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The RBA Governor, Phillip Lowe, suggested that when interest rates do increase, it “will come as a shock to some people”.
On this, Lowe is spot on.
It has been 7 and a half years since the last interest rate rise from the RBA which means that those who have taken on debt since November 2010 have only see their interest rate stay the same or move lower.
First home owner grants and the people's bank plan push house prices higher
The Reserve Bank of Australia must be dismayed at the policies from several state governments that have increased cash payments to first home buyers and propose a people’s bank that, among other things, will make it easier for potential owner-occupiers to access credit and bid for a house.
The last thing potential property buyers need is easier access to credit and cash handouts to boost demand. Indeed, the RBA and other regulators are still working the other way, keeping policy tight so that credit growth continues to slow and with that, there will be some rebalancing of household balance sheets away from ever increasing debt.
The first home owners grant increases in NSW and Victoria have underpinned prices, with the number of first home buyers rising around 35% over the past year. In addition to adding to demand for housing, these policies have also been costly to the state budget position.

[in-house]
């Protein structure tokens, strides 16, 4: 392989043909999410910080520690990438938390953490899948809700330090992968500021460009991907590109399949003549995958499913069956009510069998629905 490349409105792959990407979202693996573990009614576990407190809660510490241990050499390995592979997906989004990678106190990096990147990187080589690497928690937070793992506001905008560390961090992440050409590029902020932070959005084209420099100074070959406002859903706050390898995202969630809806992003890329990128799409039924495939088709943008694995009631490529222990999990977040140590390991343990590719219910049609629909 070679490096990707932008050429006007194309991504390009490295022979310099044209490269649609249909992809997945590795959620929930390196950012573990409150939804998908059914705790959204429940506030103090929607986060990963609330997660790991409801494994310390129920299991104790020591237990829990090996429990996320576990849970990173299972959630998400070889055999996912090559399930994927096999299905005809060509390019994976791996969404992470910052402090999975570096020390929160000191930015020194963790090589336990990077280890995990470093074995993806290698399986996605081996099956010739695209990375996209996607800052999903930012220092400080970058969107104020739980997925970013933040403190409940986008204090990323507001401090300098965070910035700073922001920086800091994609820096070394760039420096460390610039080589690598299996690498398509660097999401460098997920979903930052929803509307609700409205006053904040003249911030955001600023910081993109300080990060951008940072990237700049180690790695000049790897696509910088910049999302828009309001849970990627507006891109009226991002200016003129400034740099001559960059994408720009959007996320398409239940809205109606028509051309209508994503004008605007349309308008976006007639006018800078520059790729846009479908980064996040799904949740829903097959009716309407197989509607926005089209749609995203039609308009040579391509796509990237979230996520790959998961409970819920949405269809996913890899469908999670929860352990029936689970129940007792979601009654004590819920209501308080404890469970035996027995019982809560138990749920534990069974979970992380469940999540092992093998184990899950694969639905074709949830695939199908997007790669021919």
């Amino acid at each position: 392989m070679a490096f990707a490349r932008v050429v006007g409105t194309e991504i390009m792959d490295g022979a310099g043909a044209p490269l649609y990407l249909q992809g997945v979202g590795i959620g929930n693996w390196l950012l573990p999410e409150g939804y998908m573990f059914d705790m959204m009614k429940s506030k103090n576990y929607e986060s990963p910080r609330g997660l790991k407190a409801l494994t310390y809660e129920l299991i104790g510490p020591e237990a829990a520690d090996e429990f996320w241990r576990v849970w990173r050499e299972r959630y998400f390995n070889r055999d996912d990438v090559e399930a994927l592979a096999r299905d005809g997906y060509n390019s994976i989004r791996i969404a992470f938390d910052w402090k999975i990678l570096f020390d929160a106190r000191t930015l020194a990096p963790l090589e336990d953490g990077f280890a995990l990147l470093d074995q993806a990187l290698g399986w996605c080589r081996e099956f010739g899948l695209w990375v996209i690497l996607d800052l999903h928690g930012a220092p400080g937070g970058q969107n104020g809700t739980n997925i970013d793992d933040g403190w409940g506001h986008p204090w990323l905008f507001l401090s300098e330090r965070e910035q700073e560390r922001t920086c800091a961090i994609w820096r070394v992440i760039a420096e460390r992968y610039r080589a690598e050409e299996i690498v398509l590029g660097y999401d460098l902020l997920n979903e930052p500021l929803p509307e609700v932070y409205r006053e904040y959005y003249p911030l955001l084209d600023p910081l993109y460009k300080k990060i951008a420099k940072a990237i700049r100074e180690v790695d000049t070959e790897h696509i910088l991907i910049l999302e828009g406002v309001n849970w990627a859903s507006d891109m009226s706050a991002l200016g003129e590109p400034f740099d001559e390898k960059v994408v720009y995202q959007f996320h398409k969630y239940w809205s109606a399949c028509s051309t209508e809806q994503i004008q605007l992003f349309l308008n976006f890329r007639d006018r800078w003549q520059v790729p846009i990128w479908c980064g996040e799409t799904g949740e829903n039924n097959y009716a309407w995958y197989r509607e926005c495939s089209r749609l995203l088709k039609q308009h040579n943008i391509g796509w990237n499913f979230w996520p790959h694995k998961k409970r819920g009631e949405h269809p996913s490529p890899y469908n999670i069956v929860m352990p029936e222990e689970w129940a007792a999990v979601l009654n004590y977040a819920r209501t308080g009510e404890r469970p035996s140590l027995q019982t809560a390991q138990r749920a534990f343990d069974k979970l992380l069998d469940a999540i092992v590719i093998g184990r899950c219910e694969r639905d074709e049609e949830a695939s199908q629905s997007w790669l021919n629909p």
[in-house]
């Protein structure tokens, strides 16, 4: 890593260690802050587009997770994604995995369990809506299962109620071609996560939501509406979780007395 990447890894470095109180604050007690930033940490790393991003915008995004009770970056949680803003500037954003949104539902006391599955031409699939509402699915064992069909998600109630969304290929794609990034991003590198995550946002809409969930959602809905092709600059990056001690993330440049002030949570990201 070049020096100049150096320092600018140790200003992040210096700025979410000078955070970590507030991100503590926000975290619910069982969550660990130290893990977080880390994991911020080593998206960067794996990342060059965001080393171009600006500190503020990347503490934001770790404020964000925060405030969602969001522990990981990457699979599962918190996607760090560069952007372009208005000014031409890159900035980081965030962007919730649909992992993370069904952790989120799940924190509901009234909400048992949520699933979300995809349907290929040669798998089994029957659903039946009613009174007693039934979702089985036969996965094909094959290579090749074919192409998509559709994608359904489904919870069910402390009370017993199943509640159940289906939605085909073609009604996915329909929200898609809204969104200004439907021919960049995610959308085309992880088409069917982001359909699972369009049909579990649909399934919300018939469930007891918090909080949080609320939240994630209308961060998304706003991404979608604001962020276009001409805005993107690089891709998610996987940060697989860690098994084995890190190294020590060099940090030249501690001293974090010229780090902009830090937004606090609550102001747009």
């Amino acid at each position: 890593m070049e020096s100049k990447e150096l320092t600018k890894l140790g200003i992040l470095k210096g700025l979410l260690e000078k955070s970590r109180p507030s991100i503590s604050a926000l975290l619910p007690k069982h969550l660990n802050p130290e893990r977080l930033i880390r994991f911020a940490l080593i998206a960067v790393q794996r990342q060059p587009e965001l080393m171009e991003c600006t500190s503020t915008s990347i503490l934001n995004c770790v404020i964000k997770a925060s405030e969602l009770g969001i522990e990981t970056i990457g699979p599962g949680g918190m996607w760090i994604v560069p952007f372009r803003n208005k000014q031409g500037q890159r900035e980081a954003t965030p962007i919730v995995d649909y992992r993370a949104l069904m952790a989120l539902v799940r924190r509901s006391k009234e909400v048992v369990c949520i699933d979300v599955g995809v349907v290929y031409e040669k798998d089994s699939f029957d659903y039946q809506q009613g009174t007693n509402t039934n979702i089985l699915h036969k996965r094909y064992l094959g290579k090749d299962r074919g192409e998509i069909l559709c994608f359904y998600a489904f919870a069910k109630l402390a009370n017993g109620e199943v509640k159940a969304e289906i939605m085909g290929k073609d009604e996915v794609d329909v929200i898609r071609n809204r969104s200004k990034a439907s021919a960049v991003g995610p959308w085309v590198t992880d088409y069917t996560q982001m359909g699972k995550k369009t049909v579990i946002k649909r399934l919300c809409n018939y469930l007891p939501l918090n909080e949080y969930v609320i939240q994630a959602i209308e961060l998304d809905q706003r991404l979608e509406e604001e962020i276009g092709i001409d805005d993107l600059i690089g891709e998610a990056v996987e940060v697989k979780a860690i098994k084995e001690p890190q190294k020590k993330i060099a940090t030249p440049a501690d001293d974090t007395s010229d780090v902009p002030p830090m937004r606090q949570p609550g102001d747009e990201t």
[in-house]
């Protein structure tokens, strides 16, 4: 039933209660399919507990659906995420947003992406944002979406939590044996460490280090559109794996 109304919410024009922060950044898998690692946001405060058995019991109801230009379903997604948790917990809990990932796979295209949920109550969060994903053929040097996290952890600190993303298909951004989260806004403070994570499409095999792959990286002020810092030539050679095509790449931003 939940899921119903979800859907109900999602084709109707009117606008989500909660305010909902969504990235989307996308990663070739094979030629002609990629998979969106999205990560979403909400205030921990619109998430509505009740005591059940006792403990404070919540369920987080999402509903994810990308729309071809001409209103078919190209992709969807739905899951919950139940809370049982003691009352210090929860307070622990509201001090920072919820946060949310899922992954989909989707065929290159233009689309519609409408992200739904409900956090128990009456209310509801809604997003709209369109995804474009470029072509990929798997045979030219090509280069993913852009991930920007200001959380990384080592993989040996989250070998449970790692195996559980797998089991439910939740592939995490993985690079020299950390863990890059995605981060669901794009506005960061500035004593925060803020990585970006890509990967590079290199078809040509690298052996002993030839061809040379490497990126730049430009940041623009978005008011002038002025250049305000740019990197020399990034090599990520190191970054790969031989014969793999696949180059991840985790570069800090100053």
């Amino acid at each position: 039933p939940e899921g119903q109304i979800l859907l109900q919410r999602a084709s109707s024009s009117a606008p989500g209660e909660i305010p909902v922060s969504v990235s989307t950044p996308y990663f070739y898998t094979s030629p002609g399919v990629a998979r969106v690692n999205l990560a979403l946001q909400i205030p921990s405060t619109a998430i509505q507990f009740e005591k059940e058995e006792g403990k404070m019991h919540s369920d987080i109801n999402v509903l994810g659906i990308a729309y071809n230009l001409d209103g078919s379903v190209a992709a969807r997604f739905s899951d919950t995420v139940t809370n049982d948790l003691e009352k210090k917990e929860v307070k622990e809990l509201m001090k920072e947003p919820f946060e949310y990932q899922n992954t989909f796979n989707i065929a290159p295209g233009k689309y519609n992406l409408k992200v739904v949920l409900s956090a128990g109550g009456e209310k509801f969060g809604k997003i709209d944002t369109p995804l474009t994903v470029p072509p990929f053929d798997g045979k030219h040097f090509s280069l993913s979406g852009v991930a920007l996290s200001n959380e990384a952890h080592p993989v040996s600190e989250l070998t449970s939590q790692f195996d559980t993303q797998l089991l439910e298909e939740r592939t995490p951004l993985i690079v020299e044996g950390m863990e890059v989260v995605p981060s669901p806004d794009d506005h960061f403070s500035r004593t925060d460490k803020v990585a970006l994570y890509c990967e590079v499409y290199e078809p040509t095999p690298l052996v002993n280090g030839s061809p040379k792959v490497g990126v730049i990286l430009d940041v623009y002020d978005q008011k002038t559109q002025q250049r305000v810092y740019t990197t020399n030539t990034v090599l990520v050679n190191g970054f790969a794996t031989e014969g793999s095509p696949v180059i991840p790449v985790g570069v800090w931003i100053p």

Without this surge in first home buyer activity, house prices would have no doubt been weaker still and that may have allowed the RBA to be more proactive in setting monetary policy with an eye to boosting demand and lowering unemployment which would impact positively on wages growth and in time see inflation return to the target.
One of the important economic issues that will likely have a significant impact on the economy and policy, is the fall in house prices that is steadily unfolding.
Outside Darwin and Perth, where prices have slumped by over 20% and 10% respectively from their peaks, the falls are not yet substantial, but they could be signalling the early stages of a fall in household wealth which, if sustained, would have consequences for the economy.
In the two mega-cities, Sydney and Melbourne, prices are down 4% and 1%, respectively, from the late 2017 peaks and according to the Corelogic price data, there is no evidence that the falls in prices are abating.